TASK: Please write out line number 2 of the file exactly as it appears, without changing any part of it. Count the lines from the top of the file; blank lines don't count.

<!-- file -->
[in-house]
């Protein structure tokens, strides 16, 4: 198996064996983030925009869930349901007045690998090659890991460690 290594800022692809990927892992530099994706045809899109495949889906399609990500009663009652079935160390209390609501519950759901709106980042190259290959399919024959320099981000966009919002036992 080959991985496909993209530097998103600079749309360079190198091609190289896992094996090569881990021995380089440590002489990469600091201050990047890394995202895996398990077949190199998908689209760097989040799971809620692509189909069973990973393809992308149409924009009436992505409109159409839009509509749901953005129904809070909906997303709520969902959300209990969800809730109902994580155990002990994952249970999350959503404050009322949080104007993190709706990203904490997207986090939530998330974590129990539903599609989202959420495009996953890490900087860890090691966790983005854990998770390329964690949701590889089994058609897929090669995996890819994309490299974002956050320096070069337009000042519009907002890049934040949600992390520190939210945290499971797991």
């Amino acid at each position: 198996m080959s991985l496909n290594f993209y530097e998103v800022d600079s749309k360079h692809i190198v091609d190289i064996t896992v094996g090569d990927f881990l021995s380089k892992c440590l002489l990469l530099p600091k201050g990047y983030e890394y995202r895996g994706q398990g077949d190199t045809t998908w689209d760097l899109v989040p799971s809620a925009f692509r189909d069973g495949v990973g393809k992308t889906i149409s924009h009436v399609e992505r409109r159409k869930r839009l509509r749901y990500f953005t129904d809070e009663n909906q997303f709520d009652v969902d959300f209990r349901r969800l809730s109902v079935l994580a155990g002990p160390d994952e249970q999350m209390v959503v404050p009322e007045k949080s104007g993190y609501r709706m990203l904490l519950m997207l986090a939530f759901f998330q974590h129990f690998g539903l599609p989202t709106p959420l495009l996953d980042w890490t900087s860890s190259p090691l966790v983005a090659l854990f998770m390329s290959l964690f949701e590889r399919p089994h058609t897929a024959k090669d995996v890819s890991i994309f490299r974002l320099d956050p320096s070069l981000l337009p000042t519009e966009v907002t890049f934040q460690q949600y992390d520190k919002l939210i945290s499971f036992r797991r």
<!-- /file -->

């Protein structure tokens, strides 16, 4: 198996064996983030925009869930349901007045690998090659890991460690 290594800022692809990927892992530099994706045809899109495949889906399609990500009663009652079935160390209390609501519950759901709106980042190259290959399919024959320099981000966009919002036992 080959991985496909993209530097998103600079749309360079190198091609190289896992094996090569881990021995380089440590002489990469600091201050990047890394995202895996398990077949190199998908689209760097989040799971809620692509189909069973990973393809992308149409924009009436992505409109159409839009509509749901953005129904809070909906997303709520969902959300209990969800809730109902994580155990002990994952249970999350959503404050009322949080104007993190709706990203904490997207986090939530998330974590129990539903599609989202959420495009996953890490900087860890090691966790983005854990998770390329964690949701590889089994058609897929090669995996890819994309490299974002956050320096070069337009000042519009907002890049934040949600992390520190939210945290499971797991």